Chilly Start for Georgia’s Weiss in More Ways than One
A crowd of little more than 5,000 braved an unseasonably freezing night at Tbilisi’s Dinamo Arena to watch a scarcely memorable 1-1 friendly draw between Georgia and Kazakhstan in Vladimir Weiss’s first match in charge of the national team.
It was never likely to be a glorious coronation for the Slovakian debutant who reflected with limited satisfaction on a typically fragmented non-competitive encounter where Azat Nurgaliev’s opener for the Kazakhs was swiftly cancelled out by Georgia’s Tornike Okriashvili toward the end of the first-half.
“I am very dissatisfied with the result. As for the players, I am satisfied with some of them and others disappointed me. Kazakhstan played well but I think we must beat such team,” stated Weiss after the match.
For a game between the world’s 122nd and 125th ranked teams, and with Georgian support for the national football team ever-dwindling, it was no surprise to see vast swathes of empty seats inside a stadium that one and a half weeks earlier had been bursting at the seams for the Georgian rugby team’s vanquishing of Romania.
That cold and popular indifference towards Georgian football will be a challenging hurdle for Weiss to overcome, but there were glimpses of attractive football from a Georgian side which started the night without a recognized striker.
This dearth up-front led to a predictable lack of potency in front of goal as, despite some delicate exchanges between attacking midfielders Vako Qazaishvili, Jano Ananidze, Giorgi Chanturia and Okriashvili, Georgia only forced one save from Kazakh goalkeeper David Loria in the opening half hour, with the Georgian-named stopper denying Kazaishvili at his near post in the 13th minute.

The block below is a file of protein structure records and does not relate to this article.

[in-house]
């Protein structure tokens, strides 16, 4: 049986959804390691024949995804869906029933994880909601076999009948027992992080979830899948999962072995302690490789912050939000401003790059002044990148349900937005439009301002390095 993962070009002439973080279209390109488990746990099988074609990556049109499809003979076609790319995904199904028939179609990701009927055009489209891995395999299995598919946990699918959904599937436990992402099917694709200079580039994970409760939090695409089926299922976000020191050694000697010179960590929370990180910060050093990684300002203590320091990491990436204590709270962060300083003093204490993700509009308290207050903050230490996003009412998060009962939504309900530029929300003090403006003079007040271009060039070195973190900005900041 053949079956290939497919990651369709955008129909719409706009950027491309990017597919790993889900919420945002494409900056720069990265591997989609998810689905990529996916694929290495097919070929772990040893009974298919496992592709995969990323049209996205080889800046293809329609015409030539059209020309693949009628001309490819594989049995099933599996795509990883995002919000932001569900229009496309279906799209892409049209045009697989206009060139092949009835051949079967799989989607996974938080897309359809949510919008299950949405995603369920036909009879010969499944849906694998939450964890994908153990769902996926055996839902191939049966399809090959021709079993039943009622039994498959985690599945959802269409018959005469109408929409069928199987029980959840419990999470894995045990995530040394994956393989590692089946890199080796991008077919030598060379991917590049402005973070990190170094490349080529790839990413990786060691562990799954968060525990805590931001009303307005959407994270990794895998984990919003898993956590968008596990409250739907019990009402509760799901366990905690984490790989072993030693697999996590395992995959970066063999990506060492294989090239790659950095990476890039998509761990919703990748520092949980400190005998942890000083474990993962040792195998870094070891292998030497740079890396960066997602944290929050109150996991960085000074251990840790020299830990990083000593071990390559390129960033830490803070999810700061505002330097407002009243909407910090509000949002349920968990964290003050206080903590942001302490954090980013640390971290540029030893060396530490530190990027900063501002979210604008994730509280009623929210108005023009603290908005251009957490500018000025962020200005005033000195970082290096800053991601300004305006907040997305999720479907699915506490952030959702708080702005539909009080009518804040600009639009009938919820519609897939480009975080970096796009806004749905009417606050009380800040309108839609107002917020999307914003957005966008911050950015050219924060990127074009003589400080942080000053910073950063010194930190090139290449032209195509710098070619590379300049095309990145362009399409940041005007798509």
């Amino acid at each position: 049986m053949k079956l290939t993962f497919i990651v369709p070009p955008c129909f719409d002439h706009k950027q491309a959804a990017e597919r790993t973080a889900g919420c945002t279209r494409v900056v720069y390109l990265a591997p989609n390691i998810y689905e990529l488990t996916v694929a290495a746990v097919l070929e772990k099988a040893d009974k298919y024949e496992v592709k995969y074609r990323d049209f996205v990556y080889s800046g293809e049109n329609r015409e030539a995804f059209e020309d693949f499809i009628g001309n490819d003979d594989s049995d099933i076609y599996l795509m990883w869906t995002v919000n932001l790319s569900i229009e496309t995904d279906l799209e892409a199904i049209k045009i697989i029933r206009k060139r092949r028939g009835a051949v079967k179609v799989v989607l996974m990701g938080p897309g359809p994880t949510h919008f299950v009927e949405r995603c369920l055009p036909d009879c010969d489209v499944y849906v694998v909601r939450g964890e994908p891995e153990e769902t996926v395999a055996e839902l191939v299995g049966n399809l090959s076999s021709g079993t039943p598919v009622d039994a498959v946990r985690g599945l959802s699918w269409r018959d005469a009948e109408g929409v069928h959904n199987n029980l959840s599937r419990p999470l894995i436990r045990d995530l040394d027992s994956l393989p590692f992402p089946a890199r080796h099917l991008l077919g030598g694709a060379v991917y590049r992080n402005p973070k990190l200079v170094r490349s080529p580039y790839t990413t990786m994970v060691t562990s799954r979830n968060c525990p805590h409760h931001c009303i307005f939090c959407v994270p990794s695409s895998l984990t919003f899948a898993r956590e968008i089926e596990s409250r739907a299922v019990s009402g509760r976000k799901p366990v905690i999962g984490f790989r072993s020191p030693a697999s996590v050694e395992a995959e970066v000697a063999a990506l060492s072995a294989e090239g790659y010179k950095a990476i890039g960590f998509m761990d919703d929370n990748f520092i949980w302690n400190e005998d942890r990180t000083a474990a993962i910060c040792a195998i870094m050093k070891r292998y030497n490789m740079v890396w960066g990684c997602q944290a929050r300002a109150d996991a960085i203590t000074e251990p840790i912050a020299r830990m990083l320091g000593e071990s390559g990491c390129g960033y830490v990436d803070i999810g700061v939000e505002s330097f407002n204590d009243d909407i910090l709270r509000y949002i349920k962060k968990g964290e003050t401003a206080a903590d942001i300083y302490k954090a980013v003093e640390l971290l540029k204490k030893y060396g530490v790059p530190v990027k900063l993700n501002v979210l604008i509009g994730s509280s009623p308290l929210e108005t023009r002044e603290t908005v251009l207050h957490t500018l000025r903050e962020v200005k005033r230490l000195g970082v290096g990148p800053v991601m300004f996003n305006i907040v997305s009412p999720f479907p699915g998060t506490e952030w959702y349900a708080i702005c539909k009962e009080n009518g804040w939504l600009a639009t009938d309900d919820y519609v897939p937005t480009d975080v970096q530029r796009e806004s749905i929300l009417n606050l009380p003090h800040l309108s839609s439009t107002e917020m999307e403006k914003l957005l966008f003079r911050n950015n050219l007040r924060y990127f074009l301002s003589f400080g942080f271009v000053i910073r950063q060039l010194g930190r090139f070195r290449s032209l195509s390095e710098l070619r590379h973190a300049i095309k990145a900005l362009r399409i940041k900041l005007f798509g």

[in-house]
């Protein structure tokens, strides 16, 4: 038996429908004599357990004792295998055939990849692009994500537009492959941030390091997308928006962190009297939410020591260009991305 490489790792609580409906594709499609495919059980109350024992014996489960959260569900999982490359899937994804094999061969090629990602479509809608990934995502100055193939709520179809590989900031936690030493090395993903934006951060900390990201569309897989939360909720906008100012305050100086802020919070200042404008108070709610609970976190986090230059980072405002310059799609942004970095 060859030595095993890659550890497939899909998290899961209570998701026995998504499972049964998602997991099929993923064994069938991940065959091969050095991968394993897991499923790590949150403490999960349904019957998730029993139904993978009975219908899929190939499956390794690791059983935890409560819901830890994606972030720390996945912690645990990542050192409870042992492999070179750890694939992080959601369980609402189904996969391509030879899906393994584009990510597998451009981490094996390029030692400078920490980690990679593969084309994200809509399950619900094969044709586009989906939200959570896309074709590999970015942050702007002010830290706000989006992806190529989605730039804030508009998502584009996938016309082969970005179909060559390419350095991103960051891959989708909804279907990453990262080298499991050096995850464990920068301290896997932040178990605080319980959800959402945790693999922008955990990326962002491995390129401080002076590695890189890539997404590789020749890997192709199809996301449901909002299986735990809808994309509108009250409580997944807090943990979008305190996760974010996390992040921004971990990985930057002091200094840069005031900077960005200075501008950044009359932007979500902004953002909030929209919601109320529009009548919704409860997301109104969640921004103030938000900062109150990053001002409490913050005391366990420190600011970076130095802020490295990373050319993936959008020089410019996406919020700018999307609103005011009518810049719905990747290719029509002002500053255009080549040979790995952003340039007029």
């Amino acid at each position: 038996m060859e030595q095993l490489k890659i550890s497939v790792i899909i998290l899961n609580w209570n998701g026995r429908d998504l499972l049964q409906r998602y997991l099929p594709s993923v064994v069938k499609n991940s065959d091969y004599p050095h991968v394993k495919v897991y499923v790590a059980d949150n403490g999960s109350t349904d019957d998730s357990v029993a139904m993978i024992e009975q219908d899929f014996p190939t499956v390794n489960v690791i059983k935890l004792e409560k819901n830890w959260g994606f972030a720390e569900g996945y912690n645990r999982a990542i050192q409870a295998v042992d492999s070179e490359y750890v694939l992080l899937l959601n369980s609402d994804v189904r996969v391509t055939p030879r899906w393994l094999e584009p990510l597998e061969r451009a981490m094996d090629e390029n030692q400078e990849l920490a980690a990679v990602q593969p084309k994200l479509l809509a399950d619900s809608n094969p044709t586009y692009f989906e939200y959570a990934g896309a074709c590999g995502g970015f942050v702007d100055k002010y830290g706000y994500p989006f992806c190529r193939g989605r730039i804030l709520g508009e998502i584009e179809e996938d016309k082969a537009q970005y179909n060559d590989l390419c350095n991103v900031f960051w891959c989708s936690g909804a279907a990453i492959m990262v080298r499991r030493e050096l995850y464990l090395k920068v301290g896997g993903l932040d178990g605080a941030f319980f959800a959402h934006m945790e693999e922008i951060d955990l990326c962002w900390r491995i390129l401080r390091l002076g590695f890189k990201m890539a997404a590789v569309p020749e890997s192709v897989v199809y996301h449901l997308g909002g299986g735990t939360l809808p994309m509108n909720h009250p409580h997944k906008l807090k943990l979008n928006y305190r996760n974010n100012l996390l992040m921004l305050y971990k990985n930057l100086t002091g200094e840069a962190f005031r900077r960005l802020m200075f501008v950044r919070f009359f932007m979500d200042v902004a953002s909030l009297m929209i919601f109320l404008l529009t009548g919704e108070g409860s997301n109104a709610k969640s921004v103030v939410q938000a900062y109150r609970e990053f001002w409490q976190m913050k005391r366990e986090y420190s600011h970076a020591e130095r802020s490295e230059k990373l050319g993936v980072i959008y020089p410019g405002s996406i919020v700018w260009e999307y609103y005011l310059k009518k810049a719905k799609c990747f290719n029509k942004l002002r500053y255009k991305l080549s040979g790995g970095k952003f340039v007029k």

An emphasis on patient, passing football was vivid from Weiss’s Georgia in the early stages but despite dominating possession, the Kazakhs hit the hosts on the counter in the 36th minute.
The highly impressive Serikzhan Muzhikov cut the ball back for Nurgaliev to side-foot past Nukri Revishvili who, though not at fault for the goal, endured a thoroughly unconvincing evening, frequently requiring two or more attempts to make routine catches.
Georgia’s reply was instant though as captain Jaba Kankava fed right-back Ucha Lobjanidze whose cross was so woefully struck that it deceived the Kazakh defence and, following a dummy from Chanturia, Okriashvili crisply levelled from the edge of the penalty area.
Weiss picked out winger Okriashvili, now of Turkish side Eskisehirspor, as Georgia’s best player on the night, but also reserved special praise for 21-year-old debutant Giorgi Aburjania who performed admirably in central midfield.
A customary flurry of second-half substitutions ensued but Georgia did find time to forge three noteworthy openings.
First, Ananidze, who had another uninspiring game in a Georgia shirt, found Solomon Kverkvelia with a corner kick in the 68th minute but the central defender’s diving header crept narrowly over the bar.
The Georgians then had fierce claims for a penalty as substitute Nika Kacharava appeared to be brought down in the penalty area but referee Clayton Pisani of Malta thought otherwise.
The 22-year-old Kacharava then ought to have scored, latching on to Levan Kenia’s excellent through ball, only to shoot feebly at the feet of replacement goalkeeper Vladimir Plotnikov in the 78th minute.
Georgia merited victory but a familiar lack of conviction in the final third let them down, something Weiss will want to address and resolve in the triple header of late spring friendlies against Slovakia, Romania and Spain before the serious business of World Cup qualifying begins against Austria in September.